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When I call mydictionary.Add(key, object), can I guarantee that the object is added to the end of the dictionary in the sense that mydictionary.ElementAt(mydictionary.Count - 1) returns that object? I'm asking because I'm used to Java where HashMap doesn't have any order at all.

I'm hoping to use the ordering given by ElementAt as a way of knowing the order in which objects were added to the dictionary without using a separate data structure.

Update: Looks like ElementAt isn't going to be of any use. Is the best way to do this to use a separate data structure to store the ordering that I need?


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1 Answer 1

There is no order to a dictionary. The ElementAt method is a linq extension method that iterates over the dictionary using IEnumerable and counts the number of things, there is no relation to the order things were added.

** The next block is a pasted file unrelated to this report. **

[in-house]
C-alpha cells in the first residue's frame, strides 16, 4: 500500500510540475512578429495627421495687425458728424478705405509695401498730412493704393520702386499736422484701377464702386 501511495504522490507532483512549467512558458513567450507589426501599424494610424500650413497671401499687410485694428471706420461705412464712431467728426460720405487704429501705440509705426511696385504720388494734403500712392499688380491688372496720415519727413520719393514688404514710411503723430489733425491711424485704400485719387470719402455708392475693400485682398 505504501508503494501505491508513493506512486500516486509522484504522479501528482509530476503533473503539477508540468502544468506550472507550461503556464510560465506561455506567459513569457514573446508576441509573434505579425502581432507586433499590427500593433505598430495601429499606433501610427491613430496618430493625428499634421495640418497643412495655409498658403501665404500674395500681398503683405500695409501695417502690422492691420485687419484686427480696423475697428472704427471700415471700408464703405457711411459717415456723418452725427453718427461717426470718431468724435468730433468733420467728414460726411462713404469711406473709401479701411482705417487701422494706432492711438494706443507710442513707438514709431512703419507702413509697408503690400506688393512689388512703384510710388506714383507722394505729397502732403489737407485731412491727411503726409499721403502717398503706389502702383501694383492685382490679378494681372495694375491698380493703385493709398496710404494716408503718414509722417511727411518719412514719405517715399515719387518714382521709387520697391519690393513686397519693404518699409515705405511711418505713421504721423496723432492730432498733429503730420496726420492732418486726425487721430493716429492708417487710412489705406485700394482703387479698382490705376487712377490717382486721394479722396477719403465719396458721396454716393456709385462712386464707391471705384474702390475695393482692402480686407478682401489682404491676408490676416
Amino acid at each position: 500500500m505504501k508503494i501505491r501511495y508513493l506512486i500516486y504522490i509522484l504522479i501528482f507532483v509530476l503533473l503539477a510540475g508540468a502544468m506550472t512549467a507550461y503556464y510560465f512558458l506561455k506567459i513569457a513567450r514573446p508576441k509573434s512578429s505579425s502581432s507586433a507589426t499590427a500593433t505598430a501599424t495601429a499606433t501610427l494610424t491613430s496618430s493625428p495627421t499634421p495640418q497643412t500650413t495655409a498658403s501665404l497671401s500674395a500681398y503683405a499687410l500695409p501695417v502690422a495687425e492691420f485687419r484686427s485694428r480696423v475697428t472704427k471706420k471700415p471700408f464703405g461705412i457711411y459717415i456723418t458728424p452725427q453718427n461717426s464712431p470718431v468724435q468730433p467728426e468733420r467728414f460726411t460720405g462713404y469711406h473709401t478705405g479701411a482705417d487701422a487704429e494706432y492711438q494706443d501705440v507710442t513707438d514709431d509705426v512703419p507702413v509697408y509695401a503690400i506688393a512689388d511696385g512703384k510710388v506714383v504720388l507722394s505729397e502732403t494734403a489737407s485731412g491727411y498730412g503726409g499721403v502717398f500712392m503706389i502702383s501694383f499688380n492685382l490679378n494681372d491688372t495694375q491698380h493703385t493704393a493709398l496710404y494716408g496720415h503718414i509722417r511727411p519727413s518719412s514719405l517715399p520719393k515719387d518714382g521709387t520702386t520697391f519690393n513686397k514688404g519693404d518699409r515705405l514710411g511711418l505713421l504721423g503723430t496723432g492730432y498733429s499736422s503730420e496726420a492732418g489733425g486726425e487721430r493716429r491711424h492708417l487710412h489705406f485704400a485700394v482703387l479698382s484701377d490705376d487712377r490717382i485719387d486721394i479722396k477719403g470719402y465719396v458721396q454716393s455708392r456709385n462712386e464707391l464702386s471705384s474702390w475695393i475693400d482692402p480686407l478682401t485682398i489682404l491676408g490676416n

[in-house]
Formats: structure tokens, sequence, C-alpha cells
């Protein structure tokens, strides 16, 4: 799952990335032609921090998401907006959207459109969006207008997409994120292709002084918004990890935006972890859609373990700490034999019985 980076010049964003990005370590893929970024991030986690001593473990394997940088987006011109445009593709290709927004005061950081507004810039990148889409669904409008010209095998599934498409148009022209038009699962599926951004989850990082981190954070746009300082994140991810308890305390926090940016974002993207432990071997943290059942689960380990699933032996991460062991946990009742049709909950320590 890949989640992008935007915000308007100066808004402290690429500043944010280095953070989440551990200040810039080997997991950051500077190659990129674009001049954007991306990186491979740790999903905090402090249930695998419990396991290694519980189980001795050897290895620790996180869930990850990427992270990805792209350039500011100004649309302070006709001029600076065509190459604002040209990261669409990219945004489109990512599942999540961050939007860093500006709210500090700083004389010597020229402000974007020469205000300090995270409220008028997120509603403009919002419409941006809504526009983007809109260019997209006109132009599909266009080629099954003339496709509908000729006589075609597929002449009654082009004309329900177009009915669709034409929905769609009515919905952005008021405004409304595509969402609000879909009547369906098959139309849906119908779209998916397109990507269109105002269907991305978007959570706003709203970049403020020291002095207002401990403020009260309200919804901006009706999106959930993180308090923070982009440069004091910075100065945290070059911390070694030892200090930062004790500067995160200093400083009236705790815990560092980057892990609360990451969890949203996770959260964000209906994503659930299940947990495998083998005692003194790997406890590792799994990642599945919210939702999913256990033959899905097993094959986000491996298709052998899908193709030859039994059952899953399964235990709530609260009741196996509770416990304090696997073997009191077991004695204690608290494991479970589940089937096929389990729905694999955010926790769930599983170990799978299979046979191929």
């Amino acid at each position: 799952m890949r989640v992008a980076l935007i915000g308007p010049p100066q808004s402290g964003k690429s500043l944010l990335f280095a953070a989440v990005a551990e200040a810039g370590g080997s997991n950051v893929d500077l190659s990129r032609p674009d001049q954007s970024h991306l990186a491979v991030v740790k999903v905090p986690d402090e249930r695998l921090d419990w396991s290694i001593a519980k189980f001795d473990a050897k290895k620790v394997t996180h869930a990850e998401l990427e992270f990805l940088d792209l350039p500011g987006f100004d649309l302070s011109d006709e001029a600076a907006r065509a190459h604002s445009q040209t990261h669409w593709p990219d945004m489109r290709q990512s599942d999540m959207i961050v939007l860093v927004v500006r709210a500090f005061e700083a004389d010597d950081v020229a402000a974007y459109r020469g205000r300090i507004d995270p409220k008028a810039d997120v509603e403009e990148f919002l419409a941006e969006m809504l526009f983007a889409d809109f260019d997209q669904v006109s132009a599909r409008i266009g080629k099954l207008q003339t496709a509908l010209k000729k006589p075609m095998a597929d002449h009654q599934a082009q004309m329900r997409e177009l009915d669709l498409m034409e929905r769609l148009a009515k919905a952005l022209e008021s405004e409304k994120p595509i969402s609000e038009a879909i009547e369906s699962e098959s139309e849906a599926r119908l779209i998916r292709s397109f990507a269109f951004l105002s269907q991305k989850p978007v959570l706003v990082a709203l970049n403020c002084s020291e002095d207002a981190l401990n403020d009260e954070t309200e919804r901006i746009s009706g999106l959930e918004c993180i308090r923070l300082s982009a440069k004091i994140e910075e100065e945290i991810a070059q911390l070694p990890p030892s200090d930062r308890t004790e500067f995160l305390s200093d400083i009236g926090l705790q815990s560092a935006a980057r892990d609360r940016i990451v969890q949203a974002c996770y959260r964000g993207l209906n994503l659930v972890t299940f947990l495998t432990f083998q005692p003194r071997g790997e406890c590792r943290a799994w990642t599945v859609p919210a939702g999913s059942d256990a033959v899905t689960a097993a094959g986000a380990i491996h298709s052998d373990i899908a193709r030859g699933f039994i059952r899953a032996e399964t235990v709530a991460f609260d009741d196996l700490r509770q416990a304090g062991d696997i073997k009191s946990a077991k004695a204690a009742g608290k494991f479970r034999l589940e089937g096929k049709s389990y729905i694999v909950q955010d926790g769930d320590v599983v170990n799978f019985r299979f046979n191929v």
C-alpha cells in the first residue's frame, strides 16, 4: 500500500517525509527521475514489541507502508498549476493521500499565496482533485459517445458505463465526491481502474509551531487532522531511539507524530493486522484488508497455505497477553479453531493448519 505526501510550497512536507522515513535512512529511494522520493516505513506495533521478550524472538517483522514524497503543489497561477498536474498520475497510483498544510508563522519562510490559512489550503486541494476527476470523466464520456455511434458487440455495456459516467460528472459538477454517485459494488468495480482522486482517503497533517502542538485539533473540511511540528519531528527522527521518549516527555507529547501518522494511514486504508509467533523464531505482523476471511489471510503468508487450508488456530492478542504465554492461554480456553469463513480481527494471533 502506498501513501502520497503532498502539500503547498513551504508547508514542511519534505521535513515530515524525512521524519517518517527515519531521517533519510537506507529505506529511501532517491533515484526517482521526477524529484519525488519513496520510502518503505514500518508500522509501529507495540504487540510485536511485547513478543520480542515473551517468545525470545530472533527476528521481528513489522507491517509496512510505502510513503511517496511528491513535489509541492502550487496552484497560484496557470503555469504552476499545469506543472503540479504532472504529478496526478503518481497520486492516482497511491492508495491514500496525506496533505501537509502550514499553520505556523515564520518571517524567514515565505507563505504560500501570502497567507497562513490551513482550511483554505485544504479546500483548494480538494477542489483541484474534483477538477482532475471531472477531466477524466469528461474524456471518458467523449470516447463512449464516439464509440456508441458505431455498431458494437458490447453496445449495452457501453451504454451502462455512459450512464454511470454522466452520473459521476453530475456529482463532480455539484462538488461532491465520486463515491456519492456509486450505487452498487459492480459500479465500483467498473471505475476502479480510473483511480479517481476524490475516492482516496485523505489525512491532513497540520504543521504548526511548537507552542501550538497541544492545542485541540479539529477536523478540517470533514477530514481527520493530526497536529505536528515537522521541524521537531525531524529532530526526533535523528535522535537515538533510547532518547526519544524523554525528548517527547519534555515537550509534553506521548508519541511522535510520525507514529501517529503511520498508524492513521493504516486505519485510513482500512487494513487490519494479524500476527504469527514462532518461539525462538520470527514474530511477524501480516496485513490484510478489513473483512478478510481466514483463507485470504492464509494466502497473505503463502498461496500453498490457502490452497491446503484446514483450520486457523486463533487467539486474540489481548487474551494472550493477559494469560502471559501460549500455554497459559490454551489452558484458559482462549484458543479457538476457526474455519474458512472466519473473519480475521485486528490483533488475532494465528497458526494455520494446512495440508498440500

There is a SortedDictionary, which will sort things by key, but will not keep them in the order they were added in.

If the order is really important you could always have two data structures, a list that you add the object to and a dictionary that stores the key to list index mapping. Or put a field inside your object that set from a counter as you add it to the dictionary.

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Thanks. So what exactly does .ElementAt(index) return? –  Andrew Mar 10 '11 at 5:29
The order of the objects given by the IEnumerable implementation of the dictionary, but as soon as you add something else to a regular dictionary the order could completly change. It would be related to the order the objects in the internal data structures of the dictionary, but nothing that would have any real meaning. –  BrandonAGr Mar 10 '11 at 5:34
Ok that makes sense. The problem with putting a field inside the object is that I can't access the next most recent object in constant time. –  Andrew Mar 10 '11 at 5:43

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